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Benefits of Plastics Recycling Equipment

May 21, 2015

If your business operations entail the production or heavy use of plastics, you may not have thought too much about the influence you are putting on the world around you. Consider these facts from the U.S. Environmental Protection Agency:

  • Approximately 4 percent of the U.S.’s total energy consumption is used in the production of all plastic products.

  • As of 2009, a mere 7 percent of U.S. plastic waste was recycled.

There is good news and there is bad news regarding these statistics. The upside is that some of the energy expended on plastics production can be recovered if plastics products are recycled at the end of their useful lifespan. The downside, as already pointed out, is that less than 10 percent of such plastic is currently being recycled.

Plastics recycling equipment can help turn these statistics around. Equipment for recycling plastics runs the gamut from sorting equipment and size reduction machines to washing equipment, separating equipment and pelletizing machines. The cost involved with owning such equipment can be prohibitive for some businesses, but it’s hard to put a price tag on something that has such a profound impact on the environment. Fortunately, plastics recycling equipment (e.g., blow molding, cast film, compounding, dryers, downstream, single and twin screw extruders, mixers, pelletizers, shredders, winding, etc.) can be bought used or reconditioned at a substantial cost savings to the end user.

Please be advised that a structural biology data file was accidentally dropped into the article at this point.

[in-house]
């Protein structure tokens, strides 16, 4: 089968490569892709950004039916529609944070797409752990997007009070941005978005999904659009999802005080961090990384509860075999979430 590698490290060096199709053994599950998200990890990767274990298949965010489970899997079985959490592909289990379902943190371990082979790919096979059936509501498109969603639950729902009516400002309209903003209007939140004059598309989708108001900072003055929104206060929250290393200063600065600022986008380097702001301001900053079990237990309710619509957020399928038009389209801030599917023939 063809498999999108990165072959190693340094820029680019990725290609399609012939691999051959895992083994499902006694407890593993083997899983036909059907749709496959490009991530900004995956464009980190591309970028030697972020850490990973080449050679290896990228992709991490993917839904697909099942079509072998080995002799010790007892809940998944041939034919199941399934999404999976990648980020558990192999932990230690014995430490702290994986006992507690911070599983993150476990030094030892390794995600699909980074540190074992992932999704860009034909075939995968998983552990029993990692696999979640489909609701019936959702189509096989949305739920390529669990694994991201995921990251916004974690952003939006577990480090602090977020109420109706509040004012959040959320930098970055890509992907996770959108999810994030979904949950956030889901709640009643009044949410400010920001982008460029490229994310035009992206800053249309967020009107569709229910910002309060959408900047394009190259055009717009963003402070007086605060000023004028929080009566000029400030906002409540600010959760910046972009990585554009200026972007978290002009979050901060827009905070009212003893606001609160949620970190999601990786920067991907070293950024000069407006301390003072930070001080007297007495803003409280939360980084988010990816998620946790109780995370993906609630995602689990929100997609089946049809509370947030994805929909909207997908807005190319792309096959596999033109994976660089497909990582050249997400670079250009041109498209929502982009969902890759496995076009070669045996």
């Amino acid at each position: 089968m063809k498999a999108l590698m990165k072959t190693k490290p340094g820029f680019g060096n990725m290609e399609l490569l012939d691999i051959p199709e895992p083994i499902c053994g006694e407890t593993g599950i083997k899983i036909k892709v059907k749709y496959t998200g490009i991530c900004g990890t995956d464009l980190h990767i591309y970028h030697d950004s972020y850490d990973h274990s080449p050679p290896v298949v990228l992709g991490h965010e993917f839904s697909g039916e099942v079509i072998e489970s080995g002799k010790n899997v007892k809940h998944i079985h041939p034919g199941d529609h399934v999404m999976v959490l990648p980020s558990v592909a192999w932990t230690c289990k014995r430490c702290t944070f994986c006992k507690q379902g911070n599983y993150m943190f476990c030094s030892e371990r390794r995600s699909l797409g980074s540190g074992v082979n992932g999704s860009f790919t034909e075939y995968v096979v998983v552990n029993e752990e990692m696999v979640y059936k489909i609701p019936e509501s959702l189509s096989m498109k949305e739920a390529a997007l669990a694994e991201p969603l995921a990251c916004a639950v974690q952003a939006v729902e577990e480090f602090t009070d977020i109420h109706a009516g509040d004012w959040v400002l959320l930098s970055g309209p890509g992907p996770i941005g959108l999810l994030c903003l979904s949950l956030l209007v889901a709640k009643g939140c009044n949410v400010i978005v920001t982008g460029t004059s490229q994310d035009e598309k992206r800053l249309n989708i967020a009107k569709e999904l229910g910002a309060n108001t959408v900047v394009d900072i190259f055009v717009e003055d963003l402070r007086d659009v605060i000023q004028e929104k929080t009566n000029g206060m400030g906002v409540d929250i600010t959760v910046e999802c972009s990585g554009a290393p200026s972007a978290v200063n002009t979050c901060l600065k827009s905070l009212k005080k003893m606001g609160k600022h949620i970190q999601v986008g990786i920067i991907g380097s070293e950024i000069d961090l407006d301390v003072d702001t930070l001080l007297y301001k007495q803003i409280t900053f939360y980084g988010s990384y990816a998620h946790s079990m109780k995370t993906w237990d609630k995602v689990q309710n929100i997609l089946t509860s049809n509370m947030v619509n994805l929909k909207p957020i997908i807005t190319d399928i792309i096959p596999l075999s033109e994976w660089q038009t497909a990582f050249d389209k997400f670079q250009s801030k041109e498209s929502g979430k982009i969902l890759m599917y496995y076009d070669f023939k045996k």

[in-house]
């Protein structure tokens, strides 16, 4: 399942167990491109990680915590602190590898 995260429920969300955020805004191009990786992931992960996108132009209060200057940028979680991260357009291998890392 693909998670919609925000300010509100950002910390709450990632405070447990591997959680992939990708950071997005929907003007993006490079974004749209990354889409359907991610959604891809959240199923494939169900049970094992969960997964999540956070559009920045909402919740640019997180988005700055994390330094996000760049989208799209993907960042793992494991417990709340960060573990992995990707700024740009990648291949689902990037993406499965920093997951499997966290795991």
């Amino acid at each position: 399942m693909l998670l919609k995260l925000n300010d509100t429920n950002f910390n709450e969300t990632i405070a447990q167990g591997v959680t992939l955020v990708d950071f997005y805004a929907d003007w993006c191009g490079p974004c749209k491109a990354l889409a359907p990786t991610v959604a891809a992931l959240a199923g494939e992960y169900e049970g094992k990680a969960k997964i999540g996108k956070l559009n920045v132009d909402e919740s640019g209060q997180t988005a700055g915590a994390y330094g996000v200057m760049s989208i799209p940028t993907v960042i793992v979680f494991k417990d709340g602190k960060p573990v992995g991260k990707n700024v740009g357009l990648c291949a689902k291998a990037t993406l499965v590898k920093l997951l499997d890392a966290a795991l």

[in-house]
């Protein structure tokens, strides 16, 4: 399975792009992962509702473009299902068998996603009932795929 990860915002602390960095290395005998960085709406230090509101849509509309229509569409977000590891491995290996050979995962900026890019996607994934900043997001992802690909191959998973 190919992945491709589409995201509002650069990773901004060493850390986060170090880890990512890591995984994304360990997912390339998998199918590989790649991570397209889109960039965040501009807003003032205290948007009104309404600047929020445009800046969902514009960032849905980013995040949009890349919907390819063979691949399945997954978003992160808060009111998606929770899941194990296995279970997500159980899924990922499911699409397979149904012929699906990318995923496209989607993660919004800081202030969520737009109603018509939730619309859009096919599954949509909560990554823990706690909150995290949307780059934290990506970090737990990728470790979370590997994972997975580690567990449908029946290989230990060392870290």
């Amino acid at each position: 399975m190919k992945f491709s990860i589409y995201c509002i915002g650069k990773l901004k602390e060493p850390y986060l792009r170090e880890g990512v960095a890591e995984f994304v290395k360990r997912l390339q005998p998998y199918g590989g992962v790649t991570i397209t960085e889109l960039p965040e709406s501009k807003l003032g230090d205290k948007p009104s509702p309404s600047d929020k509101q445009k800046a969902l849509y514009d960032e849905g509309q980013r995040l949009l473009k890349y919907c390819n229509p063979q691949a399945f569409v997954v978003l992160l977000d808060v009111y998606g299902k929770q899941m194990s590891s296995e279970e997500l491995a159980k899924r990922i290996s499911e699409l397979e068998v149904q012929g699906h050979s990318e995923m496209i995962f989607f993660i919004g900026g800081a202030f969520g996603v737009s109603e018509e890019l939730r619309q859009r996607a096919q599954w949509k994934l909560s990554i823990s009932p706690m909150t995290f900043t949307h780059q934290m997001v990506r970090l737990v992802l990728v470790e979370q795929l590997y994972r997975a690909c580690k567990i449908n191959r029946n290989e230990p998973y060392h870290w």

If you are still on the fence about whether such an investment is worth your financial resources, consider these benefits of recycling plastics.

The consumption of less crude oil or natural gas – Stanford University’s Recycling Center estimates that 16.3 barrels of oil are saved for every one ton of plastic that is recycled. Because oil and gas are non-renewable resources, recycling plastic could have positive impacts for generations to come.

Energy savings ­– Here again, the Stanford University Recycling Center equates one ton of recycled plastic with a savings of 5,774 kilowatt-hours of electricity. Although energy usage is still involved in the recycling process, it amounts to substantially less than that involved in the manufacturing of new plastic.

Waste reduction – When plastic is not recycled, it ultimately winds up sitting in landfills. There, it can take centuries to decompose. In fact, the EPA puts the biodegradable timeline of a plastic bottle at 450 years.

In combination, all of these benefits can actually result in long-term savings in a wide range of manufacturing processes. Now that you’ve seen the resounding effects that recycling plastics can have on the earth—not to mention your bottom line, equipment for recycling plastics probably sounds like a much more appealing investment. To take even more of the sting out of the prospect, consider purchasing reconditioned or used plastics recycling equipment instead.